As you can see below, my image is now the size of my 10″ x 20″ design space.
Be sure to name your image. I named this landscape “10 x 20 Landscape”. Now, you can click the DOWNLOAD button in the upper right hand corner to download your public domain art that is sized perfectly for your frame. When you click on the Download Button, you will be given options of file formats (PNG, JPG, or PDF). PNG is best for a higher quality image.
I know this seems like a lot, but I hope that by breaking down these steps you can follow this tutorial to resize your art as needed for printing to a specific size.
PRINTING DOWNLOADED PUBLIC DOMAIN ART
So, now you have your piece of art sized to fit your frame! Now, you just need to have it printed. I’ve had the best luck with Staples or OfficeMax for my printing. And, tend to favor OfficeMax. Regular document prints are very inexpensive, all under $1 each per full color print. There is Letter 8.5″ x 11″, Legal 8.5″ x 14″, and Ledger 11″ x 17″. Because I don’t keep the glass in my frames and I like a matte finish, I have my art printed on cardstock. If your art is larger than 11″ x 17″, you will need to order a poster print. For my poster prints, I have them printed on their 55 lb. Matte Paper. But, there is a less expensive option of 24 lb. Bond Paper. The 24 lb. Bond Paper is more flimsy and is what they use for Blueprints.
OFFICE MAX POSTER SIZES AND PRICES
Once my art has been printed, I mount each piece on foam core board that I buy at The Dollar Tree for $1 each. I use spray adhesive to attach each print to the foam core board and then cut it out using an Exacto knife with a straight edge. If you have frames that still have glass, you can skip this step completely and just put your print into the frame.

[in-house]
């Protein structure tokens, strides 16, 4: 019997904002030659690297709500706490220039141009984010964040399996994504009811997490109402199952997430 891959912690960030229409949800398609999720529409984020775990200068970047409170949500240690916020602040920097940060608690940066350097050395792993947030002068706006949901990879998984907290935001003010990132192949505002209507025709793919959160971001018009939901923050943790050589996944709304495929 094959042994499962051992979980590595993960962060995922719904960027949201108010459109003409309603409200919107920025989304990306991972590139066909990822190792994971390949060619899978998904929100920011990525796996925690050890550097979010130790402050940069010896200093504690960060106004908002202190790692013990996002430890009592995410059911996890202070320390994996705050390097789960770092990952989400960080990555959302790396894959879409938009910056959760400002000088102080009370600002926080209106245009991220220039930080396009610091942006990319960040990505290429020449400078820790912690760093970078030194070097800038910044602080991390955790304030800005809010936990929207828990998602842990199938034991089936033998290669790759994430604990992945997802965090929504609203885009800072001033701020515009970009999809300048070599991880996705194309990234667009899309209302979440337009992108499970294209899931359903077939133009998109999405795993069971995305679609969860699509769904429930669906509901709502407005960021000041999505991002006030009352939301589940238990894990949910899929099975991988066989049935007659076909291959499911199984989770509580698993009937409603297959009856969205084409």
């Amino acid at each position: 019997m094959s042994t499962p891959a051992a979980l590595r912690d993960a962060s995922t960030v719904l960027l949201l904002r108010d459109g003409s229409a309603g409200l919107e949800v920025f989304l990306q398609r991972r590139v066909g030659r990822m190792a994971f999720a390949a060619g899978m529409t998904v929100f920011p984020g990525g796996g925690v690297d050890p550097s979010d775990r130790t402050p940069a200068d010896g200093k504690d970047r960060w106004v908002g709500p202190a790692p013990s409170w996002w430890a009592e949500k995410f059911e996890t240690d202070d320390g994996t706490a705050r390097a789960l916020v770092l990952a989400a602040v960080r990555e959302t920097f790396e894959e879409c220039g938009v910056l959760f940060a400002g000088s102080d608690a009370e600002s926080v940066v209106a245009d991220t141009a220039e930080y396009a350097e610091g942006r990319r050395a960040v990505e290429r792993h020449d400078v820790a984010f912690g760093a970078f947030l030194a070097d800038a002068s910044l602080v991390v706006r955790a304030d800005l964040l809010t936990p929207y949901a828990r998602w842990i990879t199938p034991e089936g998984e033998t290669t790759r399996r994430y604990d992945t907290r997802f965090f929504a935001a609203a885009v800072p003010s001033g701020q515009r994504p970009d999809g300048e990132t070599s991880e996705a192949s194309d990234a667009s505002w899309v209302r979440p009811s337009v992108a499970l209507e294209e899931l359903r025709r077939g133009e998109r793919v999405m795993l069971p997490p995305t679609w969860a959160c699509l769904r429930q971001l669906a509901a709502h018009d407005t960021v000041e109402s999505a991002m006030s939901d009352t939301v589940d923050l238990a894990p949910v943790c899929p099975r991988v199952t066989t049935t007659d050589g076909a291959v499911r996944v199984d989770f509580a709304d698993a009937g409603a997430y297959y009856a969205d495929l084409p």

I always save my public domain art images that have been sized with a name that has the exact size in it. So, when I saved the landscape in my example, I saved it as 10 x 20 landscape.png. If you save your images like this, it’s easier to explain to the printer that you NEED your finished print to be THAT EXACT SIZE (without any white border). If they add a white border to your image, then it throws off the sizing! I find it easier to go to OfficeMax (or wherever I’m having this kind of printing done) in person with my files on a flash drive. That way I can be there when they open up my files and answer any questions they have. Otherwise, you may arrive to pick up your printed art and find it to be the wrong size!
This has been a rather complicated post. And, it’s definitely not the fun kind of post where I just show pretty pictures! But, since I’ve been blogging and changing up my rooms with inexpensive, downloadable art, I’ve learned a lot by trial and error. And, there have been a lot of errors over the years! But, this method has been working like a charm for getting prints the exact size I need for the frames that I have! And, I hope that this tutorial helps when you need to size and print public domain art! And, if you missed Part 1 of this Series, How to Make a Gallery Wall with Vintage Art, Click HERE.